In the English Common Law
"A cold and depraved indifference," brought to light with all due process and confirmed by a jury of one's peers, sufficed to punch one's ticket to the gallows.
In "No Country for Old Men," Javier Bardem portrays such a felon -- Anton Chigurh, never convicted of his crimes -- with such intensity and authenticity that it would not surprise if the actor's own wife thereafter refused to share a bed with him. Early in the film, Chigurh carries around a heavy canister with a hose attached to it. We don't know what it is. We surmise that it is a prop that helps him to get into places that would otherwise be forbidden to him, like a fake FedEx uniform that might be worn by a petty thief. But it is in fact a pneumatic captive penetrating bolt pistol, a device designed to kill cows, pigs and calves efficiently, but also humanely, by firing a metal rod into their skulls, a rod that then immediately retracts in preparation for the next hit.
It all comes down to intent I suppose. Dr. Kevorkian might have such a device in his arsenal in a place like Canada that widely celebrates euthanasia. He might sign a contract with a dying person, and the contract might authorize him at any time within a prescribed period to approach the person unawares and dispatch him with the device. The patient would never know what hit him.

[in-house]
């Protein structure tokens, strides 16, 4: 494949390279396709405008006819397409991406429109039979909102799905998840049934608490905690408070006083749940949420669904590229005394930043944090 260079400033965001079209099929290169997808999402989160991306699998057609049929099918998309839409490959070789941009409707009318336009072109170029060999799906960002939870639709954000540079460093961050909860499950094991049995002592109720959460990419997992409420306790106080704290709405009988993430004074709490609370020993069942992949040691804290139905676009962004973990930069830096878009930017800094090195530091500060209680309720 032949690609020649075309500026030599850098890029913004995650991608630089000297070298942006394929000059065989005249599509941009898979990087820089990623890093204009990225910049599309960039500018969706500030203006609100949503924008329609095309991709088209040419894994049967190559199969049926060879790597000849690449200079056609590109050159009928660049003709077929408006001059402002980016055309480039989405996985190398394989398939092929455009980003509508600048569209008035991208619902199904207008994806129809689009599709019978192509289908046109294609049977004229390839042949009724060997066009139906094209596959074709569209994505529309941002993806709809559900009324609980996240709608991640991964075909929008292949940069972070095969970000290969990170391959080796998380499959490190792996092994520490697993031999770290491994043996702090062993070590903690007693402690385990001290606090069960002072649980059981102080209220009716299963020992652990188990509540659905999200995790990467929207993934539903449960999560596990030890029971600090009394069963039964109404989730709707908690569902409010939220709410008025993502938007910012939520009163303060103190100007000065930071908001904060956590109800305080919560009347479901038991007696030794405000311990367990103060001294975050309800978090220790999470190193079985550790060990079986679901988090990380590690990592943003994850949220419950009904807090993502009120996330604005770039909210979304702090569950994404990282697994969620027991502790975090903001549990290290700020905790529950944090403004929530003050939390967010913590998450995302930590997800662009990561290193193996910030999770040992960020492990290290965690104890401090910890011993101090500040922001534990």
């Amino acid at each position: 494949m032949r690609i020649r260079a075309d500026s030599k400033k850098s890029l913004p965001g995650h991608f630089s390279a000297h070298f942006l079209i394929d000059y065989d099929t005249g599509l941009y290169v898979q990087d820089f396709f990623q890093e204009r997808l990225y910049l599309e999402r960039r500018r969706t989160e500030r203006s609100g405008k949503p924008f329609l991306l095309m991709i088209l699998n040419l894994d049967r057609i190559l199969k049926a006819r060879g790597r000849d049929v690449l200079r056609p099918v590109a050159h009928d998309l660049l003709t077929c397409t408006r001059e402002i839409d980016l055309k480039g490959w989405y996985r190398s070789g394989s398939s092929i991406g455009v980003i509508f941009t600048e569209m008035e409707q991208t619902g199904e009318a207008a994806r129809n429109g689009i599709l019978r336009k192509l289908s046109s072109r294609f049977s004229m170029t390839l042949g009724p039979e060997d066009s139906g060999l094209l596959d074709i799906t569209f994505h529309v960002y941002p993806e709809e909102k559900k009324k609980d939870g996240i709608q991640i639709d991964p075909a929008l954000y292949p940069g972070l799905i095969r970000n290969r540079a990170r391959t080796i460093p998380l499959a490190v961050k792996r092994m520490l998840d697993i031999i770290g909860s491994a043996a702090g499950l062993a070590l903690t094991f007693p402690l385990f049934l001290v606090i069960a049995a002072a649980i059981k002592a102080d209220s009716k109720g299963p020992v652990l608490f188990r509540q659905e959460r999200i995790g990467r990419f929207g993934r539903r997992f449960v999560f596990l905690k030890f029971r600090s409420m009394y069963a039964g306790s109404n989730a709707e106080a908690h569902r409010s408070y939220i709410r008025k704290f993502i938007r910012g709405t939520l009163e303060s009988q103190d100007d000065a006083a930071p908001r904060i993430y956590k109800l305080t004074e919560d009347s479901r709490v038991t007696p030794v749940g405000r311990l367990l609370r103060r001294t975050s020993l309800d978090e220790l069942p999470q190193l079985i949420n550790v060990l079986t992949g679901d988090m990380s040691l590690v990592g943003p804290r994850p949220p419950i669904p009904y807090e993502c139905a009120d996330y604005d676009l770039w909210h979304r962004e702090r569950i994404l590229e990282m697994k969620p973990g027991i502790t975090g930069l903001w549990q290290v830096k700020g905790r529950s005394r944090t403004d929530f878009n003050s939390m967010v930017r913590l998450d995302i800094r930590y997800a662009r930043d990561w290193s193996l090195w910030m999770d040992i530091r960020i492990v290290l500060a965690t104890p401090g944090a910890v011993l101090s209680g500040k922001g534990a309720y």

A single engineer at Lockheed Martin is credited with the anti-personnel variant of the HIMARS missile, the variant that contains 1000 tiny tungsten balls. From 50 miles it can land within 20 feet of its GPS-identified target, and its kill range is 200 meters from the impact point.
When the remains of the troops are brought back to Novosibirsk in simple pine coffins, they are so mangled and co-mingled that they might as well be a bolognese of beef, pork and veal served on Salem Street in Boston's North End.
"A cold and depraved indifference."